9.Transport Membrane Systems

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9.Transport Membrane Systems
2011-10-05 03:18:50
PMB 112 midterm1

general microbiology midterm 1
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  1. cytoplasmic membrane phospholipids
    R groups are fatty acids linked to glycerol via ester bond
  2. How are phospholipids of Archaea different?
    • R groups are linked to glycerol via ether linkages
    • R groups are not fatty acids, but repeats of isoprene
  3. What stabilizes the membrane and makes it less fluid?
    • rigid planar molecules
    • cholesterol in eukaryotes
    • hopanoids in Bacteria
  4. prokaryotic cytoplasmic membrane proteins
    • prokaryotic contain more different proteins than eukaryotic
    • 10-20% of total cell protein resides in the cytoplasmic membrane
    • proteins are able to move laterally
  5. functions of the cytoplasmic membrane
    permeability barrier - permeable to water, CO2, NH3, medium-chain fatty acids, small hydrophobic molecules

    protein anchor - sites of processes like lipid, PG biosynthesis

    energy conservation - electron transport chains are in the membrane
  6. cytoplasmic membrane proton gradient
    • enzymes of electron transport chain reside in the membrane and create a proton gradient with H+ higher outside
    • proton gradient can be used to power:
    • ATP synthesis
    • transport reactions
    • flagellar rotation
  7. Hallmarks of ALL protein-mediated transport
    • transport rate is saturable - finite number of transport sites exist per cell
    • mutants that do not transport individual substrates can be isolated - inactivation of individual proteins can block transport
  8. active transport systems
    • use the energy of an ion gradient or ATP
    • allow the accumulation of solutes within the cell to concentrations 100-1000x higher than in the surrounding fluid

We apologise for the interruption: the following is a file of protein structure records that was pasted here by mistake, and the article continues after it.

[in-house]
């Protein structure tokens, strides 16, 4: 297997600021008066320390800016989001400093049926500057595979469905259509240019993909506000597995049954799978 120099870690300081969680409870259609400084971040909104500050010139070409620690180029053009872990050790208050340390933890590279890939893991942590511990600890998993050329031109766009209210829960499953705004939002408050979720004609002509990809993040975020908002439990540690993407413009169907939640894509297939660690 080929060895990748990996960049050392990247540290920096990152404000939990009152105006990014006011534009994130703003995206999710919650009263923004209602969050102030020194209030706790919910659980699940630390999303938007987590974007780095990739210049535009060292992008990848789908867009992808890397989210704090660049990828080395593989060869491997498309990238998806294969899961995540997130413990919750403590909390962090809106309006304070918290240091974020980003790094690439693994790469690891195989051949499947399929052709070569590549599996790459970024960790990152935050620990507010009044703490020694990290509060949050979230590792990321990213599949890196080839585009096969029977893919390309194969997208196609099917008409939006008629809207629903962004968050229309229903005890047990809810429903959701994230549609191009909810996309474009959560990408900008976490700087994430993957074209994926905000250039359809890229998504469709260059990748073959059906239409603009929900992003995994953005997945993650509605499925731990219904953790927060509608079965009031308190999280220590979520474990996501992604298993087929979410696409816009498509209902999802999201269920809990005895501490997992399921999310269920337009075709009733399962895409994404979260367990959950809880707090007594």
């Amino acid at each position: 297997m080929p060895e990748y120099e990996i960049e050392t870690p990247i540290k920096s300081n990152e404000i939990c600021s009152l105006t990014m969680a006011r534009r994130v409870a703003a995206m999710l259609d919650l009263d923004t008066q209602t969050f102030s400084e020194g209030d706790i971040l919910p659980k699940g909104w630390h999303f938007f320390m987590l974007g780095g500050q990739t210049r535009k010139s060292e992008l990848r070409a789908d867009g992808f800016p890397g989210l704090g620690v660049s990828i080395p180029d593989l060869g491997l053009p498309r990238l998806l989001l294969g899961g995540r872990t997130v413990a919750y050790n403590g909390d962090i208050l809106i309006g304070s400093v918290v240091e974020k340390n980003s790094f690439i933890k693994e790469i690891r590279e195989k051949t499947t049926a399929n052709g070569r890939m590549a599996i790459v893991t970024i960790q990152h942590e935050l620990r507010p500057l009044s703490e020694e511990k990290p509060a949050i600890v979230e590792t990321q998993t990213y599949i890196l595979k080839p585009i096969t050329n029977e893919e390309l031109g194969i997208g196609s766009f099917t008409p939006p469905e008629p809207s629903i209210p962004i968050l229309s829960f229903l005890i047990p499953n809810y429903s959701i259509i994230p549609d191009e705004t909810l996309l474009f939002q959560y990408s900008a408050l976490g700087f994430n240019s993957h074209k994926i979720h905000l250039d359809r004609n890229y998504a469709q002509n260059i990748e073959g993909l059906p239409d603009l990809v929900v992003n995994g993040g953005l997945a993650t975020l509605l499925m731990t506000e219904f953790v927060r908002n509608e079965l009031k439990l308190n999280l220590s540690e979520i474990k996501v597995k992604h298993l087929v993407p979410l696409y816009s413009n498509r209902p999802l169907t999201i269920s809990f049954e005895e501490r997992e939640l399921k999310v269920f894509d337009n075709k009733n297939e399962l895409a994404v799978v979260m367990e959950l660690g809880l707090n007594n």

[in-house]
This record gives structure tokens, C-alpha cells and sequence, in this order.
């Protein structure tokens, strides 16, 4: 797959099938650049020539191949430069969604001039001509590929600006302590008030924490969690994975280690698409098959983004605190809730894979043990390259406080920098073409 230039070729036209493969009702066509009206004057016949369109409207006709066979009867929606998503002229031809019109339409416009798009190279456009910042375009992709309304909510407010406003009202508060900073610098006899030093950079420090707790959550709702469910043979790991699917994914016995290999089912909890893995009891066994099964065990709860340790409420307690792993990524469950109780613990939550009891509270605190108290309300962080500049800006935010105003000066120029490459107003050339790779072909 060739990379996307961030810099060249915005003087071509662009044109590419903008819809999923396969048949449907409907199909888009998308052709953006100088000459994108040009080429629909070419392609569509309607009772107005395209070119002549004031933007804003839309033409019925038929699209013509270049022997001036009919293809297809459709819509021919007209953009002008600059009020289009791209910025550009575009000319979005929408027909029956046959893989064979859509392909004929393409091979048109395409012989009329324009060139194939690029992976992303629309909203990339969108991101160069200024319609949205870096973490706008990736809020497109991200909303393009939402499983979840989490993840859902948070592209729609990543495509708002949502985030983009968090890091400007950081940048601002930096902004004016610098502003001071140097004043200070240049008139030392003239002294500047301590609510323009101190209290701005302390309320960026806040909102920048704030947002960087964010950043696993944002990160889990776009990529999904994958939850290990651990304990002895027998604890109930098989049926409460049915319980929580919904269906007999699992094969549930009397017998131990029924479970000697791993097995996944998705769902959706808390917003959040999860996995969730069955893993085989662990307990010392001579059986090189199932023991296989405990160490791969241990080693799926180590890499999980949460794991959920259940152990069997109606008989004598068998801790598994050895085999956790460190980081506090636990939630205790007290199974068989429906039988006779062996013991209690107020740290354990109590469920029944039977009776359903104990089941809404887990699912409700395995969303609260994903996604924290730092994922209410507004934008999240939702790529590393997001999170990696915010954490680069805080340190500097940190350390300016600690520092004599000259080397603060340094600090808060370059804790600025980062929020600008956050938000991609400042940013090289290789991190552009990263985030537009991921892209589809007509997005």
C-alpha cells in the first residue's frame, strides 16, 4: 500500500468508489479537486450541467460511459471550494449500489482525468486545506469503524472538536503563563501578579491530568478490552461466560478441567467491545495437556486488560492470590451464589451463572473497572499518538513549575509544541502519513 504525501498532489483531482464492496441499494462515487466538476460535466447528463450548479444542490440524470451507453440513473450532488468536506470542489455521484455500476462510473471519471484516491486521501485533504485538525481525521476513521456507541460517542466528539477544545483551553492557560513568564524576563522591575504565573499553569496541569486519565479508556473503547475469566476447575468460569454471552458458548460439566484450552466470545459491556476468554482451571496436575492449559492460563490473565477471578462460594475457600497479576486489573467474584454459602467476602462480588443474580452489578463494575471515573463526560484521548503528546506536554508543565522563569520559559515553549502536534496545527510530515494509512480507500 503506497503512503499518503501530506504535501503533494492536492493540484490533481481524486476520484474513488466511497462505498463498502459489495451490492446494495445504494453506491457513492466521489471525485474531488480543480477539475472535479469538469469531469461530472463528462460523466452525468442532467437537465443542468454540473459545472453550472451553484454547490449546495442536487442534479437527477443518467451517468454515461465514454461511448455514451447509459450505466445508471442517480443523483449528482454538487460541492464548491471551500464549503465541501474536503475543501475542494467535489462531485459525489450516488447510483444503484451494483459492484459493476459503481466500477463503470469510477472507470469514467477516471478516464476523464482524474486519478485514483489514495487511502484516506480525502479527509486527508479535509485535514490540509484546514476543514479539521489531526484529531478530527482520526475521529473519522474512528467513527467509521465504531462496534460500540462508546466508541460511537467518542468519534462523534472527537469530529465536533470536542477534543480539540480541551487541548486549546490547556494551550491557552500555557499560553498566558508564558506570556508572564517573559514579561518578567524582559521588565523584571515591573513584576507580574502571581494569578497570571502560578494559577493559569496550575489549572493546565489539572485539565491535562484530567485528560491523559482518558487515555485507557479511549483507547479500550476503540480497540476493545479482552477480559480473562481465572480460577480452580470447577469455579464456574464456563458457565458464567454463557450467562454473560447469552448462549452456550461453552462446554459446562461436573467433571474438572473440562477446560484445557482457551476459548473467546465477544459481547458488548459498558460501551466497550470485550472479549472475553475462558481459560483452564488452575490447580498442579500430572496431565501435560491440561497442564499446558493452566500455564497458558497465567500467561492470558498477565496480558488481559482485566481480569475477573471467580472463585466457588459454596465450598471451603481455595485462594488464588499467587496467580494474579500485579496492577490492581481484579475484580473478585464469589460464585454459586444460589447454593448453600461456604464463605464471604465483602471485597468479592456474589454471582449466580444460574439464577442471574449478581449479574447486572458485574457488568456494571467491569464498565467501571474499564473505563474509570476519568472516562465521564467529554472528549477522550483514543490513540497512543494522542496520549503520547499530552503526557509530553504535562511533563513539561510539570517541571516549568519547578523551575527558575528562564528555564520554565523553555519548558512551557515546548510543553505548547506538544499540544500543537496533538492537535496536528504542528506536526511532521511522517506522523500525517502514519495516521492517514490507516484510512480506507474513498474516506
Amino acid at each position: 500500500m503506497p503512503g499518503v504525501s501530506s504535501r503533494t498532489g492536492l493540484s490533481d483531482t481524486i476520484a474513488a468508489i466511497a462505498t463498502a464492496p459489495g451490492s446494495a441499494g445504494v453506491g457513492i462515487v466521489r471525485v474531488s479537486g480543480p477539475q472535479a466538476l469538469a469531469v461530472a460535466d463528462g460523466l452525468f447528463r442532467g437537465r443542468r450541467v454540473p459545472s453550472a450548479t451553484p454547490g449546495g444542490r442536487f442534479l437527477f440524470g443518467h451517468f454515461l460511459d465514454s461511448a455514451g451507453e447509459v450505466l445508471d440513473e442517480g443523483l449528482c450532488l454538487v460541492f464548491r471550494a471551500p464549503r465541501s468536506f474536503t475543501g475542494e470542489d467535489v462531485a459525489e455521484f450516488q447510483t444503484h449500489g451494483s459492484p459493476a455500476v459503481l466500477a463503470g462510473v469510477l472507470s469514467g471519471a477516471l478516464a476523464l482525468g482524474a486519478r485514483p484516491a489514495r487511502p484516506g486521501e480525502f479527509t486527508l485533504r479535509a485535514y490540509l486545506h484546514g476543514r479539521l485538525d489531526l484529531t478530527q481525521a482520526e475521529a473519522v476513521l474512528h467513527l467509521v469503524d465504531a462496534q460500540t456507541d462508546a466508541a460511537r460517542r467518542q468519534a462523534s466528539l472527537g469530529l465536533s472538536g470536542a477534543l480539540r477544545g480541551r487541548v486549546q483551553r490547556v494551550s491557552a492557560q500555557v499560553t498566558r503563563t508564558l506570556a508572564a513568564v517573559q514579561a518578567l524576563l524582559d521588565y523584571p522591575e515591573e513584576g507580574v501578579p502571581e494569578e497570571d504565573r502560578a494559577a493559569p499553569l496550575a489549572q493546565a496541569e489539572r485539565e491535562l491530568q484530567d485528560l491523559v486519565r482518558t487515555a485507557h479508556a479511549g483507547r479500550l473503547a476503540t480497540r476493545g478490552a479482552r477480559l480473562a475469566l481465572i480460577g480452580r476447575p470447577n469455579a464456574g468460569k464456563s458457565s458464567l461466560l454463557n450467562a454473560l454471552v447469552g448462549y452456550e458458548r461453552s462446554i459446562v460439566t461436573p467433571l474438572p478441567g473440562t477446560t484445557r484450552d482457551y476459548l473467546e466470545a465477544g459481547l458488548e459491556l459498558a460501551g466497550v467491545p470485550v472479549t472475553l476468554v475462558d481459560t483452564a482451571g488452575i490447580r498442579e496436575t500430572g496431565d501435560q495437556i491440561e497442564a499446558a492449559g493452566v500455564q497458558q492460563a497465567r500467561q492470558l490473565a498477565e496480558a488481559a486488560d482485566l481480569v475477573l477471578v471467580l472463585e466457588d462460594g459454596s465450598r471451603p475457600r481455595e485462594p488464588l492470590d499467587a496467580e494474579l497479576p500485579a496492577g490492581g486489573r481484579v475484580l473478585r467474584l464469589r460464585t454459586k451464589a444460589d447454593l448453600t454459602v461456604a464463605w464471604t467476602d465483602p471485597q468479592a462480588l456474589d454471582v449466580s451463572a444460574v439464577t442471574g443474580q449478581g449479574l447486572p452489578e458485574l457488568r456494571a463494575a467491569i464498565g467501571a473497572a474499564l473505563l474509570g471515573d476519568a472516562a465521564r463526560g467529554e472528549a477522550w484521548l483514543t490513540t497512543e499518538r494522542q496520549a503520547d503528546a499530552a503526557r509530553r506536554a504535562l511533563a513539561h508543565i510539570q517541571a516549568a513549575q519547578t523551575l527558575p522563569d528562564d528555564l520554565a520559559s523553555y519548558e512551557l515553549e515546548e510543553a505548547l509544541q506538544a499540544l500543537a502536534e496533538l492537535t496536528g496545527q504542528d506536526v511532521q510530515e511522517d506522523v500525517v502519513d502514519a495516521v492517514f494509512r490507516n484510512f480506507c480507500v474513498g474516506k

9. facilitated diffusion
    • glycerol enters or exit through the GlpF transporter
    • if [glycerol] is higher outside the cell, net entry will occur until inside and outside concentrations are equal
    • usually cells use glycerol as soon as it enters to keep internal concentration low
    • energy independent
  10. simple transport
    • use of energy proton motive force or another existing ion gradient to drive uptake or expulsion of another solute
    • symport = two solutes go the same direction
    • antiport = two solutes go opposite direction
    • lactose - symporter
    • sodium-proton - antiporter
    • phosphate - symporter
    • sulfate - symporter
  11. group transport
    • substrate is modified in an energy-requiring reaction to prevent reverse transport
    • glucose - phosphorylated sugars can't travel back through channel, energy comes from bond in PEP
  12. ATP-binding cassette (ABC) transporters
    • energy of ATP powers transport directly
    • consists of periplasmic binding protein, membrane transporter, and ATP-hydrolyzing proteins
    • some function in reverse to expel antibiotics
    • in gram+ bacteria, the binding protein is a lipoprotein anchored in the cytoplasmic membrane
    • binding proteins determine specificity
    • one channel can interact with family of binding proteins to take up to several substrates
  13. TonB-dependent transporters
    • OM transporters that interact with IM proteins via the TonB box
    • proton motive force across IM provide energy for uptake of substrate across OM via TonB complex
    • after reaching periplasm, ATP transporter brings the substrate across the IM into the cytoplasm
  14. SecYEG
    • protein secretion across the cytoplasmic membrane
    • SecY, SecE and SecG form a protein translocating channel in the membrane
    • two paths lead to this channel
  15. SecB pathway
    • SecB chaperone binds the signal sequence of a fully synthesized protein and keeps it in an unfolded state for export powered by the SecA ATPase
    • used for OM proteins, lipoproteins, periplasmic proteins
  16. SecYEG pathway
    • signal recognition particle (SRP) binds to some signal sequences as they emerge from the ribosome
    • translation pauses and the ribosome/nascent chain/SRP complex binds to the membrane via FtsY, the SRP receptor
    • nascent chain is transferred to SecYEG and continued translation pushes the new protein across the membrane
    • used for integral IM proteins - too hydrophobic to be handled by SecB
    • SRP recycled by GTP hydrolysis